Screams & silence, mine mishap toll 3
Thirty-year-old Samant Hembrom, UCIL additional superintendent (mechanical), won't forget the gush of sludge that fell almost on him at lightning speed around 11am yesterday, the ensuing screams and the sudden silence when he and 19 others were trapped 255 metres deep underground at Turamdih mines, East Singhbhum, of Uranium Corporation of India Limited (UCIL).
- Published 30.05.16
Jamshedpur, May 29: Thirty-year-old Samant Hembrom, UCIL additional superintendent (mechanical), won't forget the gush of sludge that fell almost on him at lightning speed around 11am yesterday, the ensuing screams and the sudden silence when he and 19 others were trapped 255 metres deep underground at Turamdih mines, East Singhbhum, of Uranium Corporation of India Limited (UCIL).
Though Samant is recovering at Tata Main Hospital (TMH) in Jamshedpur, two more bodies were recovered from the slush and rubble of yesterday's Turamdih mine mishap in Sundarnagar, one late last night and another early this morning, taking the toll of casualties to three.
The bodies of contract worker Sonaram Kisku (24) and UCIL safety officer Surya Kant Singh (42) were recovered from the mines around 11.30pm last night and 6.30am today. Milan Karmakar (35), UCIL general foreman, was the first victim to be declared dead at TMH last afternoon, where he had been rushed in a critical state from the two-acre mines site at 12.30pm, some 90 minutes after cave-in.
This morning, director of mines safety, Chaibasa, Satish Kumar, sealed the mines for safety inspection after Singh's body was recovered.
Of the 20 persons who went inside the mines yesterday, according to unconfirmed sources, 11 were contract workers and nine UCIL employees.
Eight managed to get out of the hellhole in time, 12 stayed inside. Among those trapped, Karmakar, Kisku and Singh did not come out alive.
Among those injured, Sugru Hembrom and Matku Ho were released yesterday from TMH after first-aid.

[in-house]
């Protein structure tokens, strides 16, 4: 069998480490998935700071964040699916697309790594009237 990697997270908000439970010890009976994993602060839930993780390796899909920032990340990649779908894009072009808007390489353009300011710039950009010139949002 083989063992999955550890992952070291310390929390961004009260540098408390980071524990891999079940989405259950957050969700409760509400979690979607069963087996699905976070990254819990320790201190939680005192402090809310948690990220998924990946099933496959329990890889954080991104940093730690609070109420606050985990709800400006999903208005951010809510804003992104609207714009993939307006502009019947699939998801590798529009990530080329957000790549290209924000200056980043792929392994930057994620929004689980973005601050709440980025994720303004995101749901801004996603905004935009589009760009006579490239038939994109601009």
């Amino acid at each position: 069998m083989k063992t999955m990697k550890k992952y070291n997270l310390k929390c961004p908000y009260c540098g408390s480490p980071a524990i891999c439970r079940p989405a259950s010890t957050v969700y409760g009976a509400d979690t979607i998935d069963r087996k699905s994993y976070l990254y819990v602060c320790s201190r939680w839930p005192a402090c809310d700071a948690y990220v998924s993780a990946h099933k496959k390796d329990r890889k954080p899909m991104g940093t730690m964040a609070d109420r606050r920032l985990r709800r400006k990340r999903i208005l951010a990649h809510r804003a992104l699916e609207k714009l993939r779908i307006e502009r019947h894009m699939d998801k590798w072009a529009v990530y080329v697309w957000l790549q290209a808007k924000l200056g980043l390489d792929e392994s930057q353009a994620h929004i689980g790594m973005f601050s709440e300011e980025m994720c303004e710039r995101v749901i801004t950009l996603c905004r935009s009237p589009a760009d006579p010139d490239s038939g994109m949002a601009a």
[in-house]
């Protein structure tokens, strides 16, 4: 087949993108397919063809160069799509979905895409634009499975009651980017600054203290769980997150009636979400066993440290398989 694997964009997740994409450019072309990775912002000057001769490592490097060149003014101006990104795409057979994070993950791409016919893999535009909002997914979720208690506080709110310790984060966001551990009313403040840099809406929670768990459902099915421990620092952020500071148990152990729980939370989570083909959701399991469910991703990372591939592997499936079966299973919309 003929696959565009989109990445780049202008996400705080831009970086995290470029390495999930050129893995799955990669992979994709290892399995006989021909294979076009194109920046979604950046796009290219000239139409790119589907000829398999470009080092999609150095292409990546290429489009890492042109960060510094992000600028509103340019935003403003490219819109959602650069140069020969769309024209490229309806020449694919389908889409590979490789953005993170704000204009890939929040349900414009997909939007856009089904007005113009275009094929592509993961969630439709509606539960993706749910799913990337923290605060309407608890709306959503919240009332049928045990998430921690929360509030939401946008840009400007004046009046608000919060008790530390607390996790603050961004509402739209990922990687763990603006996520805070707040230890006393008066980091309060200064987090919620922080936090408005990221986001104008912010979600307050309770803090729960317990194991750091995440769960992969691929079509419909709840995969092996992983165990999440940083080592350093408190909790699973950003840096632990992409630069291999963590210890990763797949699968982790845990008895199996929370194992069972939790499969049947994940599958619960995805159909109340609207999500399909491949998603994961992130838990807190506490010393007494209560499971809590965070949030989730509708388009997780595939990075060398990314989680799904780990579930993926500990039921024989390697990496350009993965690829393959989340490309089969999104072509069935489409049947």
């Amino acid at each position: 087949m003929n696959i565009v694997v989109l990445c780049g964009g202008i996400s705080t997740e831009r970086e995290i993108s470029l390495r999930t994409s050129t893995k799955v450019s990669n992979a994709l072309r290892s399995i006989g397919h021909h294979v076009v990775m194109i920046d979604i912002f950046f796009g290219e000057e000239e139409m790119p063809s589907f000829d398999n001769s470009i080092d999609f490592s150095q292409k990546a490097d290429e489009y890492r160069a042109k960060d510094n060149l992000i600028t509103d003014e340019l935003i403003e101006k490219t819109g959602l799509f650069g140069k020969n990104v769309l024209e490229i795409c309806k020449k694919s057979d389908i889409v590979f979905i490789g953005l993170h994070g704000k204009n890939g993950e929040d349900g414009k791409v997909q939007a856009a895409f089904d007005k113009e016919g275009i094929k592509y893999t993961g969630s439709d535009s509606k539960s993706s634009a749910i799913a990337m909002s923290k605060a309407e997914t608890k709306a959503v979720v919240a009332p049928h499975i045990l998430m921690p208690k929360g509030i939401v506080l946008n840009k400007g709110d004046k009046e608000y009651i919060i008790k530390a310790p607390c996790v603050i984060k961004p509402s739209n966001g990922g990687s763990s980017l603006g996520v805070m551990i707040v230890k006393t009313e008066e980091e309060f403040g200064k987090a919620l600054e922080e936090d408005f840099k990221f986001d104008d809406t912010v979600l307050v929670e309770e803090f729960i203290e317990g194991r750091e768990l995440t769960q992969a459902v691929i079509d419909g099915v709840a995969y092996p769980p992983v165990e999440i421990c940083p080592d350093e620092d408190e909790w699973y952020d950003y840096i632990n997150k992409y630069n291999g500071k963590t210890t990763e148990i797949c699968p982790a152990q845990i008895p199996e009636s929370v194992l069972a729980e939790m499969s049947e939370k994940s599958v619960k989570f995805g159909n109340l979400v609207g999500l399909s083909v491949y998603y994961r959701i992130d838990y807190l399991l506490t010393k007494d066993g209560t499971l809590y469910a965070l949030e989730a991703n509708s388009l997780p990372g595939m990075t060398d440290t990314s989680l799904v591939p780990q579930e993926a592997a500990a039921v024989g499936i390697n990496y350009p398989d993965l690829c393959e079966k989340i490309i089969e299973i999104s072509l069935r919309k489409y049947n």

Samant, along with Mangal Bhagat, Upender Singh, Satyender Singh, B.M. Rana, Jolar Ho and Krishna Kumar Kisku, are admitted to TMH but their condition is learnt to be stable.
Samant, who spoke to The Telegraph today, said the first-ever cave-in at Turamdih mines, which was commissioned in 2003, occurred yesterday morning.
"The mining wall collapsed and a deluge of sludge fell on us when we were 255 metres underground," he said.
Since 9.30am yesterday, an UCIL inspection team, including Samant, Singh and Karmakar, had been looking for leakage at the crust of the mine while contract workers were busy removing uranium ore on a loader for a nearby dumping site.
Initially, there was no sign of leakage, but slowly the crust on the left side of the mining point started getting wet. Within minutes the leakage intensified rapidly, alarming the inspection team. Before they could decide what to do, there was a blast and sludge started gushing in from one of the mining points, sweeping away the 20 men inside.
Samant, who was among those fortunate enough to have escaped the direct onslaught of the landslide, managed to climb about a metre, fighting "waist-high sludge", and found a rope to rescue Krishna Kumar Kisku.
He and Krishna then threw the same rope to rescue four others. Samant, in fact, did not take the first rescue cage-lift that arrived 45 minutes after the cave-in, but waited inside the depths of the mines till 2pm to do what he could to try and rescue his colleagues.
"I feel terrible for the three people who lost their lives. Two were my colleagues," said Samant from his TMH bed today, disclaiming any credit for his heroism underground.
Sanjiv Ranjan, manager (personnel) Turamdih mines, UCIL, confirmed two officials and one contract worker were killed in the mishap and nine others injured.
"All the injured are out of danger," Ranjan said. "No one is inside. We have a system of counting mining workers and officials when they go inside the mines. The director of mines safety, Chaibasa, who had been camping at the mishap site since last evening, sealed the mines today. The mines will get operational after getting a clearance certificate from the DMS," he added.
Turamdih mines is one of the seven UCIL mines, the others being Mahuldih, Bhatin, Narwah, Jadugora, Bagjata and Banduhurang. Banduhurang is an open-cast mine while the rest are underground. Except Jadugora mines, all others function.
UCIL general manager (personnel and industrial relations) C.H. Sharma had been to Tata Main Hospital this afternoon when he talked to Mili Karmakar and Abha Singh, the bereaved widows of Milan Karmakar and Surya Kant Singh, respectively, and told them they would get compensation according to norms of the UCIL, which functions under the department of atomic energy. The UCIL management has also decided to give the next of kin of Sonaram Kisku, employed under M/s AK Enterprises, compensation as per government rules.
In 2012, a mishap had taken place at Turamdih mines when a contract worker was accidentally run over by a loader.